procedure GetMeaningOfLife(out Number: Integer); begin   { According to Douglas Adams. }   Number := 42; end;

Multiple Parameters

If you want to pass more than one parameter to the procedure or function, you have to separate the parameters with semicolons.

procedure WriteLnEx(const AText: string; ACount: Integer); var   i: Integer; begin   for i := 1 to ACount do     WriteLn(i, '. ', AText); end;

If two or more parameters are of the same data type, they can be declared together and separated with a comma.

function Max(X, Y: Integer): Integer; begin   if X > Y  then     Result := X   else     Result := Y; end;

Default Parameters

Default parameters in Delphi are value or const parameters that have a default value. For instance, let's take a look at the following procedure.

procedure WriteLnEx(const AText: string; ACount: Integer); var   i: Integer; begin   for i := 1 to ACount do     WriteLn(i, '. ', AText); end;

The WriteLnEx procedure is able to output a string value as many times as you pass in the ACount parameter. But, if you need to output the string value twice, you have to pass 2 in the ACount parameter:

WriteLnEx('Hello', 2);  WriteLnEx('Something else', 2);

Constantly passing 2 in ACount soon becomes both tiresome and unnecessary. This is where default parameters can be used. By specifying a default value in the procedure or function declaration, you won't have to pass the value in the procedure call. The default parameter syntax looks like this:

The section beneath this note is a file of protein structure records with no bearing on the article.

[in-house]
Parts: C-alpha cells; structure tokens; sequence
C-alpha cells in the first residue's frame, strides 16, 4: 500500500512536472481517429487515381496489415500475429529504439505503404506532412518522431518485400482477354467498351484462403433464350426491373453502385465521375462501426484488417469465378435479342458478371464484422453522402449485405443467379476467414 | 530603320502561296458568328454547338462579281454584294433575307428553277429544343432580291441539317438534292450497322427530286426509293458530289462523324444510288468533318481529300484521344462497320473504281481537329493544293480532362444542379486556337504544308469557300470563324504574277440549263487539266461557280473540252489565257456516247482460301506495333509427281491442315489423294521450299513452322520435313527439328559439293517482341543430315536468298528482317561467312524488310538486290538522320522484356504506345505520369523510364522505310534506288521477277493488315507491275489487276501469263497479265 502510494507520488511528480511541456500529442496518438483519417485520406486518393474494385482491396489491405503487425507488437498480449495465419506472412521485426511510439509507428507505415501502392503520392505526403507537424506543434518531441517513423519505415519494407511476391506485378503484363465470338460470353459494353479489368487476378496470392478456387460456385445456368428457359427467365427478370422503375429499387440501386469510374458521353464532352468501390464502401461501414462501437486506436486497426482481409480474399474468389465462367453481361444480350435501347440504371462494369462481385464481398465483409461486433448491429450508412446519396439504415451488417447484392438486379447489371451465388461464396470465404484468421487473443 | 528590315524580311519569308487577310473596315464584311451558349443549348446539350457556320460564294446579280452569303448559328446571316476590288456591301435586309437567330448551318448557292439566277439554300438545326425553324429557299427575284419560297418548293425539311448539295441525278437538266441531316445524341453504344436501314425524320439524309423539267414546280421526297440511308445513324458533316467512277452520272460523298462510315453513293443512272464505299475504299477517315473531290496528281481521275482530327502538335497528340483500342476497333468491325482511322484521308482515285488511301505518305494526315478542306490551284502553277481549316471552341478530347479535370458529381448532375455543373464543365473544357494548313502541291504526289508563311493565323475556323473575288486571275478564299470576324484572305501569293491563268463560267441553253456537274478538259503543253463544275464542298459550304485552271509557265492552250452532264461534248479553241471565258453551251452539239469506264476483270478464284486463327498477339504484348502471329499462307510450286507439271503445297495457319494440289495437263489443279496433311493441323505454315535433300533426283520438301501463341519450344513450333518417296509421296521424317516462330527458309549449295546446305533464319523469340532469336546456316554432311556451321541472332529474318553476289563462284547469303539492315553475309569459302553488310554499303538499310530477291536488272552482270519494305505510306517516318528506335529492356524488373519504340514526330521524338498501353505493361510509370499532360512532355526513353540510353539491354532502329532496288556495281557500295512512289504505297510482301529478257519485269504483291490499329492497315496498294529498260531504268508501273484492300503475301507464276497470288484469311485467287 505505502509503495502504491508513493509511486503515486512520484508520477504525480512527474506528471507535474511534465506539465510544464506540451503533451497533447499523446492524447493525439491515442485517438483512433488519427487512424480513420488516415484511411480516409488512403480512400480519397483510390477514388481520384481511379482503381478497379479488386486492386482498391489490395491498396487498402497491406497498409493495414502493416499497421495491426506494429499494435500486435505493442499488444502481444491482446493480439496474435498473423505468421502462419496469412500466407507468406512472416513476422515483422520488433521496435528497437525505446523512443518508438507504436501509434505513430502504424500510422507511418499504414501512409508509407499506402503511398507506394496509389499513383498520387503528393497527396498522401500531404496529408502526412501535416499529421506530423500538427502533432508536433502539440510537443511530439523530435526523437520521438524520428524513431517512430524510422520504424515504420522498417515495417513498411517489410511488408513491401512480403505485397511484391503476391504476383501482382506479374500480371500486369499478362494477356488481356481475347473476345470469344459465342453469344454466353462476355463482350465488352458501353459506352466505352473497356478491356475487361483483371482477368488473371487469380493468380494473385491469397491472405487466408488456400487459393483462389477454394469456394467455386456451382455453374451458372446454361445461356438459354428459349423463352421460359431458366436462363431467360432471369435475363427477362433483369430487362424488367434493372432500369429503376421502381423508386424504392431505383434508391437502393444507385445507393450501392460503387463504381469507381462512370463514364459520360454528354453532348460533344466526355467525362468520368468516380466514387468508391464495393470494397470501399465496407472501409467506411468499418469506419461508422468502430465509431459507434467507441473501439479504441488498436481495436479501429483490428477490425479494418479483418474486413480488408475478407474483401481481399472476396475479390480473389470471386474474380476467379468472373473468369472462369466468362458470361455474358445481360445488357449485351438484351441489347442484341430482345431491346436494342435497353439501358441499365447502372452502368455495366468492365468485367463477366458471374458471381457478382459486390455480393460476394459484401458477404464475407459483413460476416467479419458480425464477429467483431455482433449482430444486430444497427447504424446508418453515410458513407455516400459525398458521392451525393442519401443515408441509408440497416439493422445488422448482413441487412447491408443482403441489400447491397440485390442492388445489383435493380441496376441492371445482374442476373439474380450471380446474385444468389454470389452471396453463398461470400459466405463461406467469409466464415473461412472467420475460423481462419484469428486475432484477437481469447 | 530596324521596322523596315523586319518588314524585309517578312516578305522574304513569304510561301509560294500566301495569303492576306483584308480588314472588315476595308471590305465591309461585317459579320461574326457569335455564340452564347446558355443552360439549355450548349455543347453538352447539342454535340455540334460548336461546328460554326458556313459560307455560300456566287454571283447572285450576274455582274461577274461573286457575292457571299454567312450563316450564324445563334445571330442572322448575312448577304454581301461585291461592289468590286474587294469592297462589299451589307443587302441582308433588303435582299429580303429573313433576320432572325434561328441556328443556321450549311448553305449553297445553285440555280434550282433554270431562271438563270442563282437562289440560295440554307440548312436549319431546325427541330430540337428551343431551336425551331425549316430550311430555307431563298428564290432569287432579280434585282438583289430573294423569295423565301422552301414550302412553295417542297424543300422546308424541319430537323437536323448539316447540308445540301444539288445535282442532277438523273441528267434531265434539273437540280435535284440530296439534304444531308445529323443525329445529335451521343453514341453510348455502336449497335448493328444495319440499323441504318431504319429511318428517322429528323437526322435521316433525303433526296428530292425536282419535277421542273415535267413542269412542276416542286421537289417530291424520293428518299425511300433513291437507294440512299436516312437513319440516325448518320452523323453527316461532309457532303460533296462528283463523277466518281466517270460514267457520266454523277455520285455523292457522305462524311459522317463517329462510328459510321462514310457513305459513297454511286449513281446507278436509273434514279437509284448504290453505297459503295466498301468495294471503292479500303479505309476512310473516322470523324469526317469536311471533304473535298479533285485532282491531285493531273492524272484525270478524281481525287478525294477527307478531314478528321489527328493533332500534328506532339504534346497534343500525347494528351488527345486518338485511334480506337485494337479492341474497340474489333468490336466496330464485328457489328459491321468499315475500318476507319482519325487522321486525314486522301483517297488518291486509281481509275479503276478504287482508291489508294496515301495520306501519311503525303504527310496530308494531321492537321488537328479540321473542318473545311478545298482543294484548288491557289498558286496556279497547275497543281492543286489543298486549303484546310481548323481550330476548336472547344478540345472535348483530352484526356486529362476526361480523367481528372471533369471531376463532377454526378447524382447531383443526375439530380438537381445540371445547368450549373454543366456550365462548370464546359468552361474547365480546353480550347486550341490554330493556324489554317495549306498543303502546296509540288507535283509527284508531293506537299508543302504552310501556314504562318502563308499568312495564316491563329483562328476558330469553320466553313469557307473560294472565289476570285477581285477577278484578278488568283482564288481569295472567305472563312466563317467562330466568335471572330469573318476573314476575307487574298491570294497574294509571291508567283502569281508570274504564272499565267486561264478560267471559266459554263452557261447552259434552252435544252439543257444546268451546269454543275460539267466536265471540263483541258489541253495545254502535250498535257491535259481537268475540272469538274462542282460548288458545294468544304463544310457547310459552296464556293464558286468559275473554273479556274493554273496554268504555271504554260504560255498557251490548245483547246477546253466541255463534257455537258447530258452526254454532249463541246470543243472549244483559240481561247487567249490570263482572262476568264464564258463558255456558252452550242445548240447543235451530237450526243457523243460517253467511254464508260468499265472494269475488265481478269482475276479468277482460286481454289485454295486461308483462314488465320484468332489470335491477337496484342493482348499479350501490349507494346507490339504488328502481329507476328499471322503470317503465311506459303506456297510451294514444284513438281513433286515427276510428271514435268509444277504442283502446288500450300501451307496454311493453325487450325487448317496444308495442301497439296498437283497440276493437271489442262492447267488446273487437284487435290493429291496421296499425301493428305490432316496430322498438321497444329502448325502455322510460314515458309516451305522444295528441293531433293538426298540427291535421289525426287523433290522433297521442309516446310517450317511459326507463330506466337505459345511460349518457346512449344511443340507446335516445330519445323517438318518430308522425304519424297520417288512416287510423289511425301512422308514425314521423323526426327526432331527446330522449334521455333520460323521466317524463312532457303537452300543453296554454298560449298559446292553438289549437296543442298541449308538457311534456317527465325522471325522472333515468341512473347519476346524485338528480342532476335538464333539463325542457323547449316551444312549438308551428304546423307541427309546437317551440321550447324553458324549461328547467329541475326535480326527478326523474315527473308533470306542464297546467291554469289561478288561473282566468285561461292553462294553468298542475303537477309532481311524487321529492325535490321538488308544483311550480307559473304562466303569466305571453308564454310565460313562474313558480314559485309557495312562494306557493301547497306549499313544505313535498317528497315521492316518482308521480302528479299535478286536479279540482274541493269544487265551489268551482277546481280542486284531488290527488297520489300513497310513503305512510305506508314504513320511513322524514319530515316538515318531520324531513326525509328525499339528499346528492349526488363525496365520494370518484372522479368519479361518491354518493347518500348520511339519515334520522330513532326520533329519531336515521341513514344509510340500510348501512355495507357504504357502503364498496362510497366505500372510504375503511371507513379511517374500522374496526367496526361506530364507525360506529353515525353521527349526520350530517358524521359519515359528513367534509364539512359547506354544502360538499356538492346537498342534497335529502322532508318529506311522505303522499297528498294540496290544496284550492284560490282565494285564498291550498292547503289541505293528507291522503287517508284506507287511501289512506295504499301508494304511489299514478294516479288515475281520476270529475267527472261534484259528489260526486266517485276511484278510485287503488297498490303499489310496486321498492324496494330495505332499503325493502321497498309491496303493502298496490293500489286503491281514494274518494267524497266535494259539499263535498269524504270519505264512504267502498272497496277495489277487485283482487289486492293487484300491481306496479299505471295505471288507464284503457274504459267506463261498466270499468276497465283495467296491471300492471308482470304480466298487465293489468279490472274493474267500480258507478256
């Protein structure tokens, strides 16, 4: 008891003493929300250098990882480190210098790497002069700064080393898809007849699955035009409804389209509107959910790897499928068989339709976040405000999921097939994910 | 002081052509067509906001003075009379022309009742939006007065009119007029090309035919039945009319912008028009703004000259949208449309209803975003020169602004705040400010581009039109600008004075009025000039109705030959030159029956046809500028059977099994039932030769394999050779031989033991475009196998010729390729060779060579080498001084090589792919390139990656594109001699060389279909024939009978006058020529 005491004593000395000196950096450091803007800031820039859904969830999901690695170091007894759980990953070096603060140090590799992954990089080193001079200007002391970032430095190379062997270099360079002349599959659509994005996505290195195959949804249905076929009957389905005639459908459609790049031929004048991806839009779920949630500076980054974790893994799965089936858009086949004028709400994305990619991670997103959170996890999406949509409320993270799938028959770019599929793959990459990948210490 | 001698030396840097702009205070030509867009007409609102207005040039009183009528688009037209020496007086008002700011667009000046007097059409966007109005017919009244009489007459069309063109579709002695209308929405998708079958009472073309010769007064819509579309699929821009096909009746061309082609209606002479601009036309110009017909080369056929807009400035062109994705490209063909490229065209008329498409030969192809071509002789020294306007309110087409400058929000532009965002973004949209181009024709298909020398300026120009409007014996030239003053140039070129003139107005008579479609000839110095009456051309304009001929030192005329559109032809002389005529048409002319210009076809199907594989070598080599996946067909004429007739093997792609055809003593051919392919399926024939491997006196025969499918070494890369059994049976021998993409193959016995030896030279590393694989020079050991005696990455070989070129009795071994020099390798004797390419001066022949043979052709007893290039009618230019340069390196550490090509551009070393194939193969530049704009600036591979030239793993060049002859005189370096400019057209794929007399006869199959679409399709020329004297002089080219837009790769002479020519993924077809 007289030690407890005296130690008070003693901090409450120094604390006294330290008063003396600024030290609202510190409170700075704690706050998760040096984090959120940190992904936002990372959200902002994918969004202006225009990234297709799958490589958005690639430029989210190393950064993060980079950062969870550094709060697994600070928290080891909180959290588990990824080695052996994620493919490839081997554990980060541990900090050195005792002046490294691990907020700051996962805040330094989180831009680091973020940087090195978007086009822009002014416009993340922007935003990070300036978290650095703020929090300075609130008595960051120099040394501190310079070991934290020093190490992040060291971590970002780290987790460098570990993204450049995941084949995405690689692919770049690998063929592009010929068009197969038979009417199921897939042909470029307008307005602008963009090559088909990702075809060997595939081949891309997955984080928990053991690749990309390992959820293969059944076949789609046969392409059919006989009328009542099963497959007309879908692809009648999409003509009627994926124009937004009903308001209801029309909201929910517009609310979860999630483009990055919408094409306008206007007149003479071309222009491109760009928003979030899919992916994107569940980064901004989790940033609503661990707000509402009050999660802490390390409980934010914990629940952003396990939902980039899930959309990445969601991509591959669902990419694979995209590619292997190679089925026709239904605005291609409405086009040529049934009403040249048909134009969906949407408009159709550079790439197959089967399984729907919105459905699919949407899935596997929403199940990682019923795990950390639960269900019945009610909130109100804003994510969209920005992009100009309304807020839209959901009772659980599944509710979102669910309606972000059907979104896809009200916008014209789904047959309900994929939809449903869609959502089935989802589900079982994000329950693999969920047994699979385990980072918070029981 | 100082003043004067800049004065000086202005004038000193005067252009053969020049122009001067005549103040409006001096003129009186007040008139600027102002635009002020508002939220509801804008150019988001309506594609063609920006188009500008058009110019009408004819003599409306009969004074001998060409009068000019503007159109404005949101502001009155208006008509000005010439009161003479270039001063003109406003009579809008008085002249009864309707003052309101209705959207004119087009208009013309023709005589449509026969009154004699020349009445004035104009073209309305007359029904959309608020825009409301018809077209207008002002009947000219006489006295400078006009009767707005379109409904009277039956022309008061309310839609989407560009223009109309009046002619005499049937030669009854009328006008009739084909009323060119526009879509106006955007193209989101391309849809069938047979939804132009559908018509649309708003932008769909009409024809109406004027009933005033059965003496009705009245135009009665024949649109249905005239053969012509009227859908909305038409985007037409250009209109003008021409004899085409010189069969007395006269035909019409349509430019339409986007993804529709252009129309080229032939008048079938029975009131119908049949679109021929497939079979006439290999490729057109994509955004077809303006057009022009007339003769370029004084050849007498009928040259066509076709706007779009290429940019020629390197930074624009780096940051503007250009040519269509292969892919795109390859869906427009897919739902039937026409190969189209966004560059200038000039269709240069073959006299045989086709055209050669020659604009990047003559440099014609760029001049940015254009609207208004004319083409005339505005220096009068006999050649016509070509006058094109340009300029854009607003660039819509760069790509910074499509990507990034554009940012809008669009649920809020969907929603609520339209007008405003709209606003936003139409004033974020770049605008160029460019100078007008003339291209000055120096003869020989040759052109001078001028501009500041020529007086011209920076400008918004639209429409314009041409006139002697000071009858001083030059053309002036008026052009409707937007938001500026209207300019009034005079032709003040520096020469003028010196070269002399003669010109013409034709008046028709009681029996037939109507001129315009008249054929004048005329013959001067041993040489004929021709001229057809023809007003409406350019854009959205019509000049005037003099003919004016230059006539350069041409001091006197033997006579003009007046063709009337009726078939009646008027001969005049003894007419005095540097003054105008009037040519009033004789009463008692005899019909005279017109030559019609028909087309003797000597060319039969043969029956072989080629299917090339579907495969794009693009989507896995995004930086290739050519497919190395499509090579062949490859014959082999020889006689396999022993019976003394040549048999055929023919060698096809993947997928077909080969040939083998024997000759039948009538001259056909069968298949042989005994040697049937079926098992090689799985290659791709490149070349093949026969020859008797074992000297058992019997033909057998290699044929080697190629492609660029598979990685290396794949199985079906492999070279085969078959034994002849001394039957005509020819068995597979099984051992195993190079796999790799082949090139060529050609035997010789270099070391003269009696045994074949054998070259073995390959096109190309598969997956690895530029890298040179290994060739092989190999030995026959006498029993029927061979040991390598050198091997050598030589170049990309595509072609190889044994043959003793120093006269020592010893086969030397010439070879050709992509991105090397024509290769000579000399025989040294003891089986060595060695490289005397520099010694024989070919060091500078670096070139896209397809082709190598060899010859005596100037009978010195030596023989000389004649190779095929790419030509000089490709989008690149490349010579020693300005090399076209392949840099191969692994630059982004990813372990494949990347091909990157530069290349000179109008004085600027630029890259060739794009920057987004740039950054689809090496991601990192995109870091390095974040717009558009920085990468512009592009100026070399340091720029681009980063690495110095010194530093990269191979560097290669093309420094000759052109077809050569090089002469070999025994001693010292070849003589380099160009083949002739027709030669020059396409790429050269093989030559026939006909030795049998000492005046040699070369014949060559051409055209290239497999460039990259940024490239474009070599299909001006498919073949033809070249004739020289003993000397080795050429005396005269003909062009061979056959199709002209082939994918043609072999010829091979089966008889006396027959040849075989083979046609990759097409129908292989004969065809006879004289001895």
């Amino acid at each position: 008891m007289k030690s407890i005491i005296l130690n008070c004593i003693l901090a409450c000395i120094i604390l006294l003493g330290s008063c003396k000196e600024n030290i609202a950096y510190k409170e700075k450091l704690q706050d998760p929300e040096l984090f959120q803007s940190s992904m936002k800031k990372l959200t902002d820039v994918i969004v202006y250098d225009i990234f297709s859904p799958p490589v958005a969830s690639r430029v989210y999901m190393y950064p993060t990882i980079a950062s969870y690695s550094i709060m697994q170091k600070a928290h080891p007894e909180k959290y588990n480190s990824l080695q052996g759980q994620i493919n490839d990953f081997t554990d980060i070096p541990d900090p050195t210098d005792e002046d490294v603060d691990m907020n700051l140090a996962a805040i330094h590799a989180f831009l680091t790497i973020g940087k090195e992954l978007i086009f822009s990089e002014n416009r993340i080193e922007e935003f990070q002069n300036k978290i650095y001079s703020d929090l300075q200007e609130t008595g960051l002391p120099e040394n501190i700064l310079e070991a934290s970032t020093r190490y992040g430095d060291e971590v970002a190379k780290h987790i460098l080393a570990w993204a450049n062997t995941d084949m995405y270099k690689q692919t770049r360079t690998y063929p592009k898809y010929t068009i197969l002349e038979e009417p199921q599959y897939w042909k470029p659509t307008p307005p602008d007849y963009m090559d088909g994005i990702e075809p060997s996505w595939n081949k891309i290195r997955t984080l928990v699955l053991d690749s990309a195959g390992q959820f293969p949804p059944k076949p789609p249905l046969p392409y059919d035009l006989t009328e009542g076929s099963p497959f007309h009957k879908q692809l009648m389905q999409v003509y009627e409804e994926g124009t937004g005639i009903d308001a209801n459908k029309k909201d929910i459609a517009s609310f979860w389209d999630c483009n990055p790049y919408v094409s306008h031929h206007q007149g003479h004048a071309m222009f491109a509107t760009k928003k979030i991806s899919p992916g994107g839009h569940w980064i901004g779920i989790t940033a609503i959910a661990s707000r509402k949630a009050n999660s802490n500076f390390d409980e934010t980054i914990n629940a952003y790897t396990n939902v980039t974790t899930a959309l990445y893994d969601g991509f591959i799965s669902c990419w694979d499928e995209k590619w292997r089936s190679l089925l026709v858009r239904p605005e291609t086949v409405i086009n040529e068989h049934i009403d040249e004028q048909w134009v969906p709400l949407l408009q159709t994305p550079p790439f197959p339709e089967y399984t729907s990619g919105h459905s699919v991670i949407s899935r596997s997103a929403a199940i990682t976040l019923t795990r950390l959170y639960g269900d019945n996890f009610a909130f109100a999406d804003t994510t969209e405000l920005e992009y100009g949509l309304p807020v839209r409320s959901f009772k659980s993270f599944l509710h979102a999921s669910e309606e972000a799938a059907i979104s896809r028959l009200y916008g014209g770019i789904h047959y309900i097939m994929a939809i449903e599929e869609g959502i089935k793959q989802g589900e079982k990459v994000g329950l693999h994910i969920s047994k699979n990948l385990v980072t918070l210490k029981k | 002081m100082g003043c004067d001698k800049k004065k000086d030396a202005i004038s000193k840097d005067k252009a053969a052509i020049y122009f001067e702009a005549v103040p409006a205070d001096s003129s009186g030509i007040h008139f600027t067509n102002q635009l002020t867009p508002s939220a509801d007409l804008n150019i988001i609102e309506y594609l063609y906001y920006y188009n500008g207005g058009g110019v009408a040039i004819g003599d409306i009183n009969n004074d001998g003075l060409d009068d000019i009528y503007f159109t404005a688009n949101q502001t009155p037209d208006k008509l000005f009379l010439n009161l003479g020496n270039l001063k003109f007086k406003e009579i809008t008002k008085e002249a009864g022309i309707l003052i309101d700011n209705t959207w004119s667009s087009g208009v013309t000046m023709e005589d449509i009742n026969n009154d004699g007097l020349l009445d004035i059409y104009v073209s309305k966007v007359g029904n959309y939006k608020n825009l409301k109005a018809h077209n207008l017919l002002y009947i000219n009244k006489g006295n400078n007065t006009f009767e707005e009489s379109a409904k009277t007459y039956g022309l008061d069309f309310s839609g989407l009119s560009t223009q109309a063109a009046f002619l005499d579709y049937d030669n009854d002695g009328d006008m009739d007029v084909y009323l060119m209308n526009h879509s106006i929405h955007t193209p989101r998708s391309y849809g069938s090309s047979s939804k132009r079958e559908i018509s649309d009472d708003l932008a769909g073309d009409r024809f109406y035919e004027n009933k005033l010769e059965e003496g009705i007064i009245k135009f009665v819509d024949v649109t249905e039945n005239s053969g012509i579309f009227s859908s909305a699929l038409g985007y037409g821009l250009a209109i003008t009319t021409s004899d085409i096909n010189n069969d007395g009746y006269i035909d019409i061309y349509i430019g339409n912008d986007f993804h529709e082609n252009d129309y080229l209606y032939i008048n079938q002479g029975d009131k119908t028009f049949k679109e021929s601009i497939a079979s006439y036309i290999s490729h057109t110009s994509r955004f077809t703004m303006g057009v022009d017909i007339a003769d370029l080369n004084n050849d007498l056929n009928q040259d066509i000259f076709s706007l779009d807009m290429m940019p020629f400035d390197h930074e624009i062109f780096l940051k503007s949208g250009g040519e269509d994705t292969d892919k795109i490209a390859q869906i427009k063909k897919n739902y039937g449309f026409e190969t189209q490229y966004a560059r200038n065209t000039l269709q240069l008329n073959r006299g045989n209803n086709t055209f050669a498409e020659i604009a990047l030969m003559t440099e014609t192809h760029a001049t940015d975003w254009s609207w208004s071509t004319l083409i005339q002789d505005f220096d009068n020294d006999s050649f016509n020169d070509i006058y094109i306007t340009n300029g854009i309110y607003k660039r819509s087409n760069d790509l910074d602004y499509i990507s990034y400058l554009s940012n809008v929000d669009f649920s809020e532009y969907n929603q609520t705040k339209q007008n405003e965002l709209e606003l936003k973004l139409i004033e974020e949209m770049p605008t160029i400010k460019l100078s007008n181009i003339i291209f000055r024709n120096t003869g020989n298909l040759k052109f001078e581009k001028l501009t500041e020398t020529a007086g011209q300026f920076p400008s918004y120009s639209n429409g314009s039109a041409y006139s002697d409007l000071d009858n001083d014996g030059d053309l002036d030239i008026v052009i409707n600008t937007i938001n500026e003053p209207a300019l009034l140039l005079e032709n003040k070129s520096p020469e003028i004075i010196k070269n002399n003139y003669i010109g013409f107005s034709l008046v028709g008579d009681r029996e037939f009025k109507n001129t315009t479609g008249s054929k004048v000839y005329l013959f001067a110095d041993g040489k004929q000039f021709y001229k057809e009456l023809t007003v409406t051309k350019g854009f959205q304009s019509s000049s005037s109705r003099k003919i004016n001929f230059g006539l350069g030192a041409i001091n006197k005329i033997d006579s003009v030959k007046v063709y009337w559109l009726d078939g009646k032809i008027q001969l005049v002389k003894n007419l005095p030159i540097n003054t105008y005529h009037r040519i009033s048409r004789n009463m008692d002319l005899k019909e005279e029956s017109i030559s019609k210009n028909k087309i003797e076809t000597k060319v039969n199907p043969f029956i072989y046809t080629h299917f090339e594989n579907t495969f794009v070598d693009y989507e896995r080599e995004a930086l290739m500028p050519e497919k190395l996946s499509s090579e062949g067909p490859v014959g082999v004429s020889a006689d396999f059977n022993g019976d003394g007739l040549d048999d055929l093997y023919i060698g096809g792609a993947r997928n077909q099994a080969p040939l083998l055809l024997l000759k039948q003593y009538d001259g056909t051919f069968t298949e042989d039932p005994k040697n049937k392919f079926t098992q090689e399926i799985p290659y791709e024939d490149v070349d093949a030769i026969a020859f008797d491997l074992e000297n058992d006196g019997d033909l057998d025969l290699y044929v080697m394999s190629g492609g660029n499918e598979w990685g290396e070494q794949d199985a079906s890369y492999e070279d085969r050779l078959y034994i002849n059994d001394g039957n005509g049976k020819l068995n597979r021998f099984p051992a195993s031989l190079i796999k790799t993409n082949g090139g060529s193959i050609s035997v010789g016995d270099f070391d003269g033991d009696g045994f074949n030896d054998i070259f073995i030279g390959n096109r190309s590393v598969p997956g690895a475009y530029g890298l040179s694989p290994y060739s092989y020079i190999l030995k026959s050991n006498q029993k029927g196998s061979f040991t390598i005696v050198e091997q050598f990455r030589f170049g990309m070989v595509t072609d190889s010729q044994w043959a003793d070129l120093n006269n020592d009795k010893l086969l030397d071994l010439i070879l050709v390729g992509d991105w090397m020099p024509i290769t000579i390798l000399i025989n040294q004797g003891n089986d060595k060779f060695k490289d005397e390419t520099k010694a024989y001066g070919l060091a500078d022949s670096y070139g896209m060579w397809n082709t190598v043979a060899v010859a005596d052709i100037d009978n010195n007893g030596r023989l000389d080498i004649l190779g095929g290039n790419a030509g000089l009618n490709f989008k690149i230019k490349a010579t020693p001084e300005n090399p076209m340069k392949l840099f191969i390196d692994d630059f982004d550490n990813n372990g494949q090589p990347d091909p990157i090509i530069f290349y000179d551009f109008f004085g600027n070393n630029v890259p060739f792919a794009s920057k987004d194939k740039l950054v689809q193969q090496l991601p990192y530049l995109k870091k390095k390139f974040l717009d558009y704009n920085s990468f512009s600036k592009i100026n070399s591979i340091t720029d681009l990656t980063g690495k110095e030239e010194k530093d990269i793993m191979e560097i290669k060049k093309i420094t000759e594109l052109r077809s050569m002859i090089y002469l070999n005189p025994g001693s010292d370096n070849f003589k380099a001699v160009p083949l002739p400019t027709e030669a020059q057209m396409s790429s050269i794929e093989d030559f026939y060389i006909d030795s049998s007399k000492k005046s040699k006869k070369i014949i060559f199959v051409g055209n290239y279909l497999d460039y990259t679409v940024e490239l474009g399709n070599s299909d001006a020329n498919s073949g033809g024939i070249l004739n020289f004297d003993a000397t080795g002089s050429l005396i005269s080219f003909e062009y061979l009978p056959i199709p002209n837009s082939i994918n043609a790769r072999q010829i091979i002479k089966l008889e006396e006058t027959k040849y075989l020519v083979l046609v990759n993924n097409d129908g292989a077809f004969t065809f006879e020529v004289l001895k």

procedure ProcedureName(Param: DataType = Value);

Listing 5-11 shows the updated version of the WriteLnEx procedure where the ACount parameter is declared as default.

Listing 5-11: Default parameter example

image from book
program Project1; {$APPTYPE CONSOLE} uses   SysUtils; procedure WriteLnEx(const AText: string; ACount: Integer = 2); var   i: Integer; begin   for i := 1 to ACount do     WriteLn(i, '. ', AText); end; begin   WriteLnEx('Hello');          { ACount = 2 }   WriteLnEx('Hello again', 5); { ACount = 5 }   ReadLn; end.
image from book

The only thing that changes when you declare a default parameter is the way you call the procedure or function. Note that you can now call the WriteLnEx procedure without passing a value in the ACount parameter.

WriteLnEx('Hello');

In this case, the compiler uses the default value specified in the procedure header, and the call to the WriteLnEx procedure actually looks like this:

WriteLnEx('Hello', 2);

To successfully use a procedure or a function in your code, you have to know what parameters the procedure or function accepts. If you need to take a look at the parameter list of a procedure or function, type the procedure or function name in the Code Editor, open the left parenthesis, and press Ctrl+Shift+ Space. The Code Insight feature of the Code Editor will display the parameter list (see Figure 5-6). Note that the hint displays the value of the default parameter and the entire default parameter is enclosed in brackets.

image from book
Figure 5-6: Code Insight parameter information

Default parameters must be declared at the end of the parameter list. For instance, the following procedure will not compile because default parameters cannot precede standard parameters. If you declare parameters after a default parameter, they also have to be default.

procedure CannotCompile(ADefault: Integer = 5; AValue: Double); { Error } begin end;



Inside Delphi 2006
Inside Delphi 2006 (Wordware Delphi Developers Library)
ISBN: 1598220039
EAN: 2147483647
Year: 2004
Pages: 212
Authors: Ivan Hladni